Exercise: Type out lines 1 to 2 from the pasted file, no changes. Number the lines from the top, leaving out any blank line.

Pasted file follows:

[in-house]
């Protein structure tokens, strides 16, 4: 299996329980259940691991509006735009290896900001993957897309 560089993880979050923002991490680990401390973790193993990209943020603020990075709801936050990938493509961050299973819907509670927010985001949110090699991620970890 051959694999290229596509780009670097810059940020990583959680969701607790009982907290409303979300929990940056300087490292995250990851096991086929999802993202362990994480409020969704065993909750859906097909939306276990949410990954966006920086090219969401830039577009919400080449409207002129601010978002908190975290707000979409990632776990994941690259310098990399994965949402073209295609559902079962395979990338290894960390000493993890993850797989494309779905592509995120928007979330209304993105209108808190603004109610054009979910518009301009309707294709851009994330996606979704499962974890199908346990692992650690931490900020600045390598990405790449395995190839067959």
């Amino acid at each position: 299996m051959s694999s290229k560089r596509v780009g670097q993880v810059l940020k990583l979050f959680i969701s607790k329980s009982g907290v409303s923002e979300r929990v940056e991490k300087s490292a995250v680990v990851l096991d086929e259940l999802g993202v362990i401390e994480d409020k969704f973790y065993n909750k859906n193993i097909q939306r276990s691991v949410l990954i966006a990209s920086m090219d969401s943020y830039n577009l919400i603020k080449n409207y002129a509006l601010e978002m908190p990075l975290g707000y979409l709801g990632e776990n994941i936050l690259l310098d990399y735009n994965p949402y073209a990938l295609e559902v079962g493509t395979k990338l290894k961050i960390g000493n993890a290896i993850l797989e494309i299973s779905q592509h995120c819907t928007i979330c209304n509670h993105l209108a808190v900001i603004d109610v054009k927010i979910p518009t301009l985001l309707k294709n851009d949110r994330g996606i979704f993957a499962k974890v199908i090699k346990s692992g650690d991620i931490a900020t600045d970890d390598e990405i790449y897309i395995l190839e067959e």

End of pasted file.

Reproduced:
[in-house]
């Protein structure tokens, strides 16, 4: 299996329980259940691991509006735009290896900001993957897309 560089993880979050923002991490680990401390973790193993990209943020603020990075709801936050990938493509961050299973819907509670927010985001949110090699991620970890 051959694999290229596509780009670097810059940020990583959680969701607790009982907290409303979300929990940056300087490292995250990851096991086929999802993202362990994480409020969704065993909750859906097909939306276990949410990954966006920086090219969401830039577009919400080449409207002129601010978002908190975290707000979409990632776990994941690259310098990399994965949402073209295609559902079962395979990338290894960390000493993890993850797989494309779905592509995120928007979330209304993105209108808190603004109610054009979910518009301009309707294709851009994330996606979704499962974890199908346990692992650690931490900020600045390598990405790449395995190839067959």